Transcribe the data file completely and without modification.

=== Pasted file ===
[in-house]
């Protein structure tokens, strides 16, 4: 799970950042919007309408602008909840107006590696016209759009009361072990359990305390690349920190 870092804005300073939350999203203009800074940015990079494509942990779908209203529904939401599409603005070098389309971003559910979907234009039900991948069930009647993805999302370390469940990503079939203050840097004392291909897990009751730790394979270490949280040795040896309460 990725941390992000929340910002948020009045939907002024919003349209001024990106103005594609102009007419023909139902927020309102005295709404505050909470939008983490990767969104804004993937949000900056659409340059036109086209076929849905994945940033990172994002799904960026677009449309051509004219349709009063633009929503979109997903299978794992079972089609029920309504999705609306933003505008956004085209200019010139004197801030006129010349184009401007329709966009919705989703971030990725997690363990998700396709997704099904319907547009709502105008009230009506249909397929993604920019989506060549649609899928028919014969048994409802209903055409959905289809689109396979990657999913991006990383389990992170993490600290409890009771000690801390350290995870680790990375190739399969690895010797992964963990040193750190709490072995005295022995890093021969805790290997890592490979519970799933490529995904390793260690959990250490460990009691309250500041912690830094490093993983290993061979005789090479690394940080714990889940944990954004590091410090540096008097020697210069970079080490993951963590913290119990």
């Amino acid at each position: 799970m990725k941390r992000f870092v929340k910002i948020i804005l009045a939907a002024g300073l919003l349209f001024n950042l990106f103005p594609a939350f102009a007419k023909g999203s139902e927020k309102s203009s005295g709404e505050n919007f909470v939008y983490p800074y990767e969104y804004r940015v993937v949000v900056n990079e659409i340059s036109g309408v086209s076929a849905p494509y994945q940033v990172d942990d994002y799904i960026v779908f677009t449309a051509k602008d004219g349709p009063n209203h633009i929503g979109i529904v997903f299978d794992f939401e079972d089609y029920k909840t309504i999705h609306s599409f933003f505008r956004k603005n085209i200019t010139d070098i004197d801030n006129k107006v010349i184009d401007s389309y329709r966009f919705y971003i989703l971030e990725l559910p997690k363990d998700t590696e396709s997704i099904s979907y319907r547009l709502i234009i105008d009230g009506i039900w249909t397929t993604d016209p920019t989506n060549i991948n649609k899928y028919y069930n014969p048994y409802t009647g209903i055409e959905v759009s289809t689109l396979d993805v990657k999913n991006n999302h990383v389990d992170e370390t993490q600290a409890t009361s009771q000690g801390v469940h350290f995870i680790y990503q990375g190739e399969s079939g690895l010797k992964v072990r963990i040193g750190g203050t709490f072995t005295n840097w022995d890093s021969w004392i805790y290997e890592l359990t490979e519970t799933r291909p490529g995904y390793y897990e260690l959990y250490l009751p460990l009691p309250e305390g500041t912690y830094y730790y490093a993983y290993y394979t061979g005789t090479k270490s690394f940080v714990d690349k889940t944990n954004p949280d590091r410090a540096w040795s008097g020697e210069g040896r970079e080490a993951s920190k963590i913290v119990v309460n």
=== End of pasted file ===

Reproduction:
[in-house]
């Protein structure tokens, strides 16, 4: 799970950042919007309408602008909840107006590696016209759009009361072990359990305390690349920190 870092804005300073939350999203203009800074940015990079494509942990779908209203529904939401599409603005070098389309971003559910979907234009039900991948069930009647993805999302370390469940990503079939203050840097004392291909897990009751730790394979270490949280040795040896309460 990725941390992000929340910002948020009045939907002024919003349209001024990106103005594609102009007419023909139902927020309102005295709404505050909470939008983490990767969104804004993937949000900056659409340059036109086209076929849905994945940033990172994002799904960026677009449309051509004219349709009063633009929503979109997903299978794992079972089609029920309504999705609306933003505008956004085209200019010139004197801030006129010349184009401007329709966009919705989703971030990725997690363990998700396709997704099904319907547009709502105008009230009506249909397929993604920019989506060549649609899928028919014969048994409802209903055409959905289809689109396979990657999913991006990383389990992170993490600290409890009771000690801390350290995870680790990375190739399969690895010797992964963990040193750190709490072995005295022995890093021969805790290997890592490979519970799933490529995904390793260690959990250490460990009691309250500041912690830094490093993983290993061979005789090479690394940080714990889940944990954004590091410090540096008097020697210069970079080490993951963590913290119990």
């Amino acid at each position: 799970m990725k941390r992000f870092v929340k910002i948020i804005l009045a939907a002024g300073l919003l349209f001024n950042l990106f103005p594609a939350f102009a007419k023909g999203s139902e927020k309102s203009s005295g709404e505050n919007f909470v939008y983490p800074y990767e969104y804004r940015v993937v949000v900056n990079e659409i340059s036109g309408v086209s076929a849905p494509y994945q940033v990172d942990d994002y799904i960026v779908f677009t449309a051509k602008d004219g349709p009063n209203h633009i929503g979109i529904v997903f299978d794992f939401e079972d089609y029920k909840t309504i999705h609306s599409f933003f505008r956004k603005n085209i200019t010139d070098i004197d801030n006129k107006v010349i184009d401007s389309y329709r966009f919705y971003i989703l971030e990725l559910p997690k363990d998700t590696e396709s997704i099904s979907y319907r547009l709502i234009i105008d009230g009506i039900w249909t397929t993604d016209p920019t989506n060549i991948n649609k899928y028919y069930n014969p048994y409802t009647g209903i055409e959905v759009s289809t689109l396979d993805v990657k999913n991006n999302h990383v389990d992170e370390t993490q600290a409890t009361s009771q000690g801390v469940h350290f995870i680790y990503q990375g190739e399969s079939g690895l010797k992964v072990r963990i040193g750190g203050t709490f072995t005295n840097w022995d890093s021969w004392i805790y290997e890592l359990t490979e519970t799933r291909p490529g995904y390793y897990e260690l959990y250490l009751p460990l009691p309250e305390g500041t912690y830094y730790y490093a993983y290993y394979t061979g005789t090479k270490s690394f940080v714990d690349k889940t944990n954004p949280d590091r410090a540096w040795s008097g020697e210069g040896r970079e080490a993951s920190k963590i913290v119990v309460n």